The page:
In late 1941, Churchill and his generals in Britain, faced with a brutal war in Europe, gambled that economic sanctions, the show of force, and American diplomacy would be enough to deter the Japanese from going to war. Given the significant geopolitical disadvantages in population, resources and industry Japan suffered compared to the allies it was thought by the western leaders that it would be suicidal, as it ultimately was, for Japan to attack them. It was unreasonable for the British, especially without hindsight, to invest significant resources for the defense of the Far East for a war that “might happen” while an active and potentially fatal war was currently being fought against Germany.

Of course there is another view, one that often borders on conspiracy theory, where the British and Americans supposedly deliberately provoked the Japanese to go to war by placing them in an impossible economic situation, and worse were willing to sacrifice 1000s of American and British servicemen from Pearl Harbor to Malaya to accomplish their aim. Much like the 9/11 conspiracy critics have pointed out the fact that American and British intelligence community had advance warning of an impending attack.

However, in the case of the Americans the warning was vague and U.S. intelligence officials were almost unanimous in believing that the Far East was the real target and that Pearl Harbor was not threatened. Additionally, it does not make sense that the Americans would deliberately sacrifice their 8 battleships at Pearl Harbor, which at the time was seen as the main-stay of their forces in the Pacific, to then enter a war at which they would be at a huge initial disadvantage. That would be like saying the Egyptians had deliberately provoked the Israelis in 1967 and had sacrificed their air force (which was destroyed by the Israeli Air Force on the ground) to have an excuse to go to war. It is the same for the British, why would they want to provoke a war, knowing the weakness of their forces, and the likelihood that not only would they lose some of their best colonies, but also their Imperial credibility when the Japanese, a supposedly inferior race, would conquer them.

At best the argument could be made that the Americans had gambled that either Japan would back down or that they would go to war and that in the end the Americans would not only beat Japan, but would also be able to help Britain directly in her fight against Germany. The same applies to the British. While they did not count on war with Japan, they also gambled that either the Japanese would back down, or at-least a Japanese assault across the Pacific would bring the Americans into the war. In his war memoirs Churchill said “I confess that in my mind the whole Japanese menace lay in a sinister twilight… If, on the other hand, Japanese aggression drew in America, I would be content to have it.” It is one thing to suggest that the British and Americans were willing to take a significant risk provoking Japan, it is quite another to suggest that they knowingly sacrificed 10 capital ships (the 8 at Pearl Harbor and the 2 off Malaya), Singapore, Malaya, the Philippines and thousands of their soldiers’ lives to deliberately start a war.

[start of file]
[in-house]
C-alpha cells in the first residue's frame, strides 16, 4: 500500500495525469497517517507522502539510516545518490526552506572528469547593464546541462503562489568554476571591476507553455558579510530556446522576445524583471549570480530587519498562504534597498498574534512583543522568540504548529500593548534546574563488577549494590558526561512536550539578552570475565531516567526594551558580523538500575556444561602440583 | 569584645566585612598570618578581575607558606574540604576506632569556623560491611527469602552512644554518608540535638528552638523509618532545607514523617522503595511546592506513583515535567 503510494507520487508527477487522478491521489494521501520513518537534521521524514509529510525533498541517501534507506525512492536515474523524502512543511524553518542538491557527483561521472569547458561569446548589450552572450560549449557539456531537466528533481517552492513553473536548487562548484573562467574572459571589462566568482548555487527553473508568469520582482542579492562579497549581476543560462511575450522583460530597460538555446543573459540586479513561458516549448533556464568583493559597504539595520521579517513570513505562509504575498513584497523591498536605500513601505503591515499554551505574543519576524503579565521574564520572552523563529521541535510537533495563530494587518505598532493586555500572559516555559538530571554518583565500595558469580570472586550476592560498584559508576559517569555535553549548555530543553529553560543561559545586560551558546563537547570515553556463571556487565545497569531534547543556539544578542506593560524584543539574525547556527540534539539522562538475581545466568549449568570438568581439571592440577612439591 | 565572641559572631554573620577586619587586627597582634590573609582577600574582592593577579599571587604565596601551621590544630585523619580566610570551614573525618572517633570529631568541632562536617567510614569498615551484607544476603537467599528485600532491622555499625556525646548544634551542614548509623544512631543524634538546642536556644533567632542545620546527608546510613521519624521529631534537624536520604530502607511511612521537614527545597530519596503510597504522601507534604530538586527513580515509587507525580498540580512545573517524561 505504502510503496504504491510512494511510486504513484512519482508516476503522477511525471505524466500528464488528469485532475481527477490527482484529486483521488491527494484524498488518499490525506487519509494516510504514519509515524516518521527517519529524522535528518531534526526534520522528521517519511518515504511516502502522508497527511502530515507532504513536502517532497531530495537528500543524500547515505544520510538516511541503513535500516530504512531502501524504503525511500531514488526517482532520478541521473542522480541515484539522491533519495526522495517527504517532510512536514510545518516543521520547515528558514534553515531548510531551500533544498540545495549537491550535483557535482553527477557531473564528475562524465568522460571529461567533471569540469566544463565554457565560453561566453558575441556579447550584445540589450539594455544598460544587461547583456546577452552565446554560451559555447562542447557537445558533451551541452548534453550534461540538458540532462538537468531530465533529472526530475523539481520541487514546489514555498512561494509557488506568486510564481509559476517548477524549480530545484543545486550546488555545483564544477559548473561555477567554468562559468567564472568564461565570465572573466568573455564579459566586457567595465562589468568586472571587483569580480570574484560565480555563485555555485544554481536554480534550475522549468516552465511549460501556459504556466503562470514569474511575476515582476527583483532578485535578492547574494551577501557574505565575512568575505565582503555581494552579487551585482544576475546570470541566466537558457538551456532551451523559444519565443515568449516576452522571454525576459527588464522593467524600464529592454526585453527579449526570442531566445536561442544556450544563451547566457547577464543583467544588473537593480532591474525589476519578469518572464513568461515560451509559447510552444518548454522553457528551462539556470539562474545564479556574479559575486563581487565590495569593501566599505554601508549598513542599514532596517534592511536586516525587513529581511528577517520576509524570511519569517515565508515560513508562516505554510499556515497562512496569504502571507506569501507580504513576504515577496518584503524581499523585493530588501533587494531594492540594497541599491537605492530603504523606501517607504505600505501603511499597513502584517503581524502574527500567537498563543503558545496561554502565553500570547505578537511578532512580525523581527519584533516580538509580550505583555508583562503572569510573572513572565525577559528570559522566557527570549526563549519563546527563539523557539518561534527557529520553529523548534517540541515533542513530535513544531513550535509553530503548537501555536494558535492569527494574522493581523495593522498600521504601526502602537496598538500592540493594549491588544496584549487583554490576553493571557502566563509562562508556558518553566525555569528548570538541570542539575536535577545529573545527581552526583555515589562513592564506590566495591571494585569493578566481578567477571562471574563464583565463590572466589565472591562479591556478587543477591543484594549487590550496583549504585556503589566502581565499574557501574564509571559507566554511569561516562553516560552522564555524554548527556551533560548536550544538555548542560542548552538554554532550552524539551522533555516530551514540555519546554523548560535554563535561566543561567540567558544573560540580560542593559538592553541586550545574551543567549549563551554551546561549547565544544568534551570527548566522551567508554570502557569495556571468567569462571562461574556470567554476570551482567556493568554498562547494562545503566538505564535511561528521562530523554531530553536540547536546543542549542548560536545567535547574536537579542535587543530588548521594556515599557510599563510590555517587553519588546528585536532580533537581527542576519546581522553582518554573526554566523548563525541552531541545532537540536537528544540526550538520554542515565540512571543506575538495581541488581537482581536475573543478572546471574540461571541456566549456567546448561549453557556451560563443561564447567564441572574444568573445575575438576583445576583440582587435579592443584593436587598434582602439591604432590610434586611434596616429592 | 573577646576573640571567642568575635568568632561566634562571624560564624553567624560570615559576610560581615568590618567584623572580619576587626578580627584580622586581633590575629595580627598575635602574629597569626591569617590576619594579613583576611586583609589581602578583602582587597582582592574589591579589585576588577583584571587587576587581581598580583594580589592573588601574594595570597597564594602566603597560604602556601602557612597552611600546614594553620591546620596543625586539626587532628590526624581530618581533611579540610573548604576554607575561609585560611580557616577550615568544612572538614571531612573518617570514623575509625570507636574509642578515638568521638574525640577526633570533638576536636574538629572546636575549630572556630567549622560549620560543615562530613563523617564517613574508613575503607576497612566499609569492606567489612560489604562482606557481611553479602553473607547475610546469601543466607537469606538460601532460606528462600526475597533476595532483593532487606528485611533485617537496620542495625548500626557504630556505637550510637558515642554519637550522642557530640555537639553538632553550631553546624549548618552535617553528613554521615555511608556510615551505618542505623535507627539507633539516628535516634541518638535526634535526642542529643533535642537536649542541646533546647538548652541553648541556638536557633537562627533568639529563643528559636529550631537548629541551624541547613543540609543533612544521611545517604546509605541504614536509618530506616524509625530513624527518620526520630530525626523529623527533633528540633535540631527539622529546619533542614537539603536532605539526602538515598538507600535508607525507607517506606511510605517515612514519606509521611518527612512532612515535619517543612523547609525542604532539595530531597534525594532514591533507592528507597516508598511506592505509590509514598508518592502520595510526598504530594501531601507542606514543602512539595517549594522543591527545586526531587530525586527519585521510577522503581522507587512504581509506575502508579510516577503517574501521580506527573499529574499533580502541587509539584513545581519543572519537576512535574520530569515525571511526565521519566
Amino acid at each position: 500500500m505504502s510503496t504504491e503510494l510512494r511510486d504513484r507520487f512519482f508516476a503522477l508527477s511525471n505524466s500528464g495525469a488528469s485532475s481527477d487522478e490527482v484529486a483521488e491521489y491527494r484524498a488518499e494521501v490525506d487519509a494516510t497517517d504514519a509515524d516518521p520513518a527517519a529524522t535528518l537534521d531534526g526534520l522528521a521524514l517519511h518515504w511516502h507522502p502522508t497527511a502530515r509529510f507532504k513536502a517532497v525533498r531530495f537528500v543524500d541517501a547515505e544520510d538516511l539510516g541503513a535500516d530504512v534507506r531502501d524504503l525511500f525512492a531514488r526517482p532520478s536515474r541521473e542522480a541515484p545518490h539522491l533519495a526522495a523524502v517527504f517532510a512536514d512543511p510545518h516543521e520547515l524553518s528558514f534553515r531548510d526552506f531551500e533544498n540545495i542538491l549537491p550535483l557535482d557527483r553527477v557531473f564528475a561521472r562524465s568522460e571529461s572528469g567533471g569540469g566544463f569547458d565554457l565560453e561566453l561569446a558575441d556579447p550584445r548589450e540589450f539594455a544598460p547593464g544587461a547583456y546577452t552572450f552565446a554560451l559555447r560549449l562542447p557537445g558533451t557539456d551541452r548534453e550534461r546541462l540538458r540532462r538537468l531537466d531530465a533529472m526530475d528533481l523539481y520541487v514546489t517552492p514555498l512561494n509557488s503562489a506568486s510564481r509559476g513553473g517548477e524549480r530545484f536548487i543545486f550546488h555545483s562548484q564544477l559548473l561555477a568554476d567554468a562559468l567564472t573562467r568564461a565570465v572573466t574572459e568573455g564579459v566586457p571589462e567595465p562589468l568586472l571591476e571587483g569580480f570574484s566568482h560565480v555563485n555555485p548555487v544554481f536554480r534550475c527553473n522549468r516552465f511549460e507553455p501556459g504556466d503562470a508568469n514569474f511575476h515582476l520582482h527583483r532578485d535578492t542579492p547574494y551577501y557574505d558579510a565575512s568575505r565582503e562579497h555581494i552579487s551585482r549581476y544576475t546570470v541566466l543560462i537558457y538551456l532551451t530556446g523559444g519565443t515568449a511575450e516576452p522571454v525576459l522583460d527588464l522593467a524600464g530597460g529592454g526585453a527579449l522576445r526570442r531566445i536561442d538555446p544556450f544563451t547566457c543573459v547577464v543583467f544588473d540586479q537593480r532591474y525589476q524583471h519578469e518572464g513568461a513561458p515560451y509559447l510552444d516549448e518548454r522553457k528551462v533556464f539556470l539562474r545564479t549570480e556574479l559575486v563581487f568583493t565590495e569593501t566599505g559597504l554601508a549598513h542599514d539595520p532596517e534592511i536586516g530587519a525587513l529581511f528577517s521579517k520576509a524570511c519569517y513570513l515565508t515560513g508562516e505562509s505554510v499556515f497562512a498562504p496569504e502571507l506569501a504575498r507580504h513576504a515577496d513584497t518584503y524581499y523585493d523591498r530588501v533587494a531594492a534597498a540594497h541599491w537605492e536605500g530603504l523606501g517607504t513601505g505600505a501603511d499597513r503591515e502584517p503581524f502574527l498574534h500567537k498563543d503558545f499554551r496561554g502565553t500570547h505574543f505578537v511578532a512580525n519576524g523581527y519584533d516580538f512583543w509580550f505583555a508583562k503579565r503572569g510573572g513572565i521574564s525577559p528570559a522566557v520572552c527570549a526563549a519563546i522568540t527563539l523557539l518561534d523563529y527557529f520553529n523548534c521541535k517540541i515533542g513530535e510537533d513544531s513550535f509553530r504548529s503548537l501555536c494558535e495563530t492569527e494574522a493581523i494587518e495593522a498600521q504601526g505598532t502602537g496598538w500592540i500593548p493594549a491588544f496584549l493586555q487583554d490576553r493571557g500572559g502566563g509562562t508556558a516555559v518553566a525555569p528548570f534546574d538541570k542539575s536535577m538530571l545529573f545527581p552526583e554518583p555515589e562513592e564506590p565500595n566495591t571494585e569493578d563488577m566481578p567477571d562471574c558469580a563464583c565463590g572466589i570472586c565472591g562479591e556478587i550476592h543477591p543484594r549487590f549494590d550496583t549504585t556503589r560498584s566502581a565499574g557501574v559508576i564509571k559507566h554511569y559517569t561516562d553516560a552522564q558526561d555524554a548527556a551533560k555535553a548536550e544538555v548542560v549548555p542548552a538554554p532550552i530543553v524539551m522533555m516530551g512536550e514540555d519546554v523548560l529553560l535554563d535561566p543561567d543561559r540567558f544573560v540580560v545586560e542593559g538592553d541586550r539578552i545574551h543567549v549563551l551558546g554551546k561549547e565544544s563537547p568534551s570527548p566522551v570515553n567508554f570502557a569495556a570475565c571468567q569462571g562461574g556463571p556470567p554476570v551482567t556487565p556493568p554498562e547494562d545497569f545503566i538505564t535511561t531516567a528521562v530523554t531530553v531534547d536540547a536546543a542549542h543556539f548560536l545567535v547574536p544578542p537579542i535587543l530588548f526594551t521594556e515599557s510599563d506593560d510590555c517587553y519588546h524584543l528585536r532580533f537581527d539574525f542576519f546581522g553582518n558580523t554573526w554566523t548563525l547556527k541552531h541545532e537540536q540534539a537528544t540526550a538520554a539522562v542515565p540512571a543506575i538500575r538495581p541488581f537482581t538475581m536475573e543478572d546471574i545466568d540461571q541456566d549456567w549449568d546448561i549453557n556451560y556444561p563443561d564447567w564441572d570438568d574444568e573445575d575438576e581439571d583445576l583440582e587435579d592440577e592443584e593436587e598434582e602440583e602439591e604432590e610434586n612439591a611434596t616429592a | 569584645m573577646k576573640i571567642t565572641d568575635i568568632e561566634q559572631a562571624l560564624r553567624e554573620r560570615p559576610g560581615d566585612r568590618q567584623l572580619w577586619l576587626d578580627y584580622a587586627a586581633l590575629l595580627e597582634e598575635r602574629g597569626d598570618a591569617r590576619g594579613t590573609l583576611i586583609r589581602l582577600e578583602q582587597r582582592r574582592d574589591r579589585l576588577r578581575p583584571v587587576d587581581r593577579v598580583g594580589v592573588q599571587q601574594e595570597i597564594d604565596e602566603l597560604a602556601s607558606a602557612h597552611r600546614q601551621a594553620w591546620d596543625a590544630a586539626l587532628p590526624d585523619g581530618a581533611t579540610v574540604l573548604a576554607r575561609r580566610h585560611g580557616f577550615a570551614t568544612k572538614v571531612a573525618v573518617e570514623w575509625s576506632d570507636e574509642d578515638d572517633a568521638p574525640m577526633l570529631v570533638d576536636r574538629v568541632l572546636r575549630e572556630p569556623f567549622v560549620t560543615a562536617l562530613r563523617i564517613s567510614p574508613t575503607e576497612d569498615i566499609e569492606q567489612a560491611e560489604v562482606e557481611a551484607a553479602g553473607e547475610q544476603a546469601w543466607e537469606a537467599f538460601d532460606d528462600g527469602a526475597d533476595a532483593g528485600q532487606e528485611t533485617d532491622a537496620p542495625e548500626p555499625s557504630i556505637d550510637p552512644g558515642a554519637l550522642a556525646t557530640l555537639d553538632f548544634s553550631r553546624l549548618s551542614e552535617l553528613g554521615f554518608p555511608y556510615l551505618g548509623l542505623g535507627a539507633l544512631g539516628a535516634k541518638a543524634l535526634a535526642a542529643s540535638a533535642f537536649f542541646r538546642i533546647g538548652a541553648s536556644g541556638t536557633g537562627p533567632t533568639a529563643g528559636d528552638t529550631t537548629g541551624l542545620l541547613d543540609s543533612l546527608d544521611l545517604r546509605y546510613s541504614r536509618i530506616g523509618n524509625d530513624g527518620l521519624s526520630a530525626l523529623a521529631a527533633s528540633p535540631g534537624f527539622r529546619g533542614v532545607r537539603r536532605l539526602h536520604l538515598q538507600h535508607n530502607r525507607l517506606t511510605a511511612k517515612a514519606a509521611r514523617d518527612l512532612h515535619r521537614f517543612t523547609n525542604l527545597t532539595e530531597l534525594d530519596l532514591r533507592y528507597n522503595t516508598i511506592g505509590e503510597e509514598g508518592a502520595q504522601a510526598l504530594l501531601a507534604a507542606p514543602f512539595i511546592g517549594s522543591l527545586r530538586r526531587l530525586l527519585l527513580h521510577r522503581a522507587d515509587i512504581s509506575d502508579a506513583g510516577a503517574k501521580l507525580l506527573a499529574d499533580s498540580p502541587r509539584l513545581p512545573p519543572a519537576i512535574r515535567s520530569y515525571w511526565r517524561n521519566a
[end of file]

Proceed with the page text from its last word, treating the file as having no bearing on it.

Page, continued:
As for the immediate causes of the “Malayan Campaign”, Japan’s aggression in China, her alliance with Germany, her seizure of French-Indochina and the Anglo-American decision to level an embargo on Japan, all propelled Japan, Britain and America to war in the Pacific in late 1941. Japan’s brutal and in-humane war against China both alienated world opinion and showed Japan’s true colors as an expansionist nation trying to change the world order in an exceedingly violent way. Japan’s alliance with Germany obviously placed her on the side of Germany and Italy and potentially set her against Britain and Russia (the former who was fighting with Germany, while the latter had already fought many skirmishes and battles against the Japanese). Meanwhile the opportunistic takeover of Indochina by Japan furthered her status as a pariah nation and convinced Britain and other western powers Japan was bent on conflict with them. Finally, the Anglo-American embargo against Japan especially placed significant pressure on the Japanese.